ACLEI, with one of these overseen by ACLEI. In these situations, ACLEI is
required to receive a report from the agency conducting the investigation.
The committee is concerned that of the 48 relevant inquiries, only six
reports were received by ACLEI in 2009–10. The rate at which external agencies
conclude inquiries appears to contribute significantly to the large number of
unresolved issues at the end of each financial year.
The Integrity Commissioner informed the committee that this was an issue
that ACLEI was addressing together with the agencies.
ACLEI noted in the annual report that it will appoint a manager of assessment
and review from July 2010 in order to better facilitate external inquiries. The
committee agrees with this course of action and will monitor developments in
In addition to referring corruption issues to law enforcement agencies
for investigation, ACLEI conducts its own investigations into serious
corruption issues. ACLEI commenced 12 investigations into corruption issues in
2009–10, with a further 10 investigations ongoing from previous years. Of these
22 ACLEI investigations, three investigations were finalised during the year
and one investigation was discontinued. This represents an annual closure rate
for ACLEI investigations of approximately 20 per cent. The 18 ongoing
investigations represent a significant portion of ACLEI's workload. The
committee understands that many of the issues involved are complex and
Additional workload arising from
As noted above, the Australian Customs and Border Protection Service has
come under ACLEI's jurisdiction, as of January 2011. The Integrity Commissioner
noted that the long term impact of the added jurisdiction is unclear, but that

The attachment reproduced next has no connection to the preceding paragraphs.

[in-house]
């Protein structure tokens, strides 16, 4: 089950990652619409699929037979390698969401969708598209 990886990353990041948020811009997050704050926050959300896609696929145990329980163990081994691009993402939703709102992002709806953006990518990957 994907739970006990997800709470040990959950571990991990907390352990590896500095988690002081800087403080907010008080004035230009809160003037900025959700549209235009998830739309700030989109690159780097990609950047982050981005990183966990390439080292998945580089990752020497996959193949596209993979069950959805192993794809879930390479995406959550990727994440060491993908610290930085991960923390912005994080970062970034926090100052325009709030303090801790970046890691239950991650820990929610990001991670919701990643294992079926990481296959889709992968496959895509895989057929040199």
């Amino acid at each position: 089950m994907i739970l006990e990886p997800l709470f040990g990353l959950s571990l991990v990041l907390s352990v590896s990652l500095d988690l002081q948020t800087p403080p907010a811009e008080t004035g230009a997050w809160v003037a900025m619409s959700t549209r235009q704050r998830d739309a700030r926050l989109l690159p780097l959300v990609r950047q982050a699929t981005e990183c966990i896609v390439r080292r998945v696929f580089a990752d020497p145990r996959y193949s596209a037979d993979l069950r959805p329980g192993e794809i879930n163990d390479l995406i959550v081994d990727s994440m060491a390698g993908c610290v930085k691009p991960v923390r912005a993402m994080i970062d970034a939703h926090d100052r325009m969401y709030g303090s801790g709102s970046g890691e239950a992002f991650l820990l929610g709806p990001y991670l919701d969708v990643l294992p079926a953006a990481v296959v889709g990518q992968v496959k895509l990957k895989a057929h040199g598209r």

funding for five new staff members had been provided, together with an
agreement to review the need for further resources to inform the 2012–13
The committee was informed that ACLEI has so far been notified of ten
initial corruption issues by Customs. Of these, four are being jointly
investigated by ACLEI and Customs, five are being investigated by Customs
itself, and one remains under assessment by ACLEI.
ACLEI's response to workload
The workload statistics listed above gave rise to committee concerns as
to ACLEI's ability to handle the large and growing number of notifications and
referrals each year. The committee therefore took the opportunity at its public
hearing in February to question ACLEI about the adequacy of its resources to
tackle the increasing volume of corruption issues.
In response to the committee's specific concerns about the growing
number of active ACLEI investigations, Mr Nicholas Sellars, Director Strategic
Support, noted that the current number was within the agency's expectation,
Many of those investigations take longer than a financial
year to finalise. We would expect to see between 20 and 30 investigations going
on in ACLEI at any one time. Those investigations are now getting to the point
where some will be newly commenced; some will be at 30 June of the report; some
may be at a stage of needing to be reassessed as to whether they should be
closed because the evidence has not disclosed corrupt conduct; some may be
waiting for a report to be made to the minister and then be closed. Out of that
stock of 22 or so, there are a number of corruption issues in each of those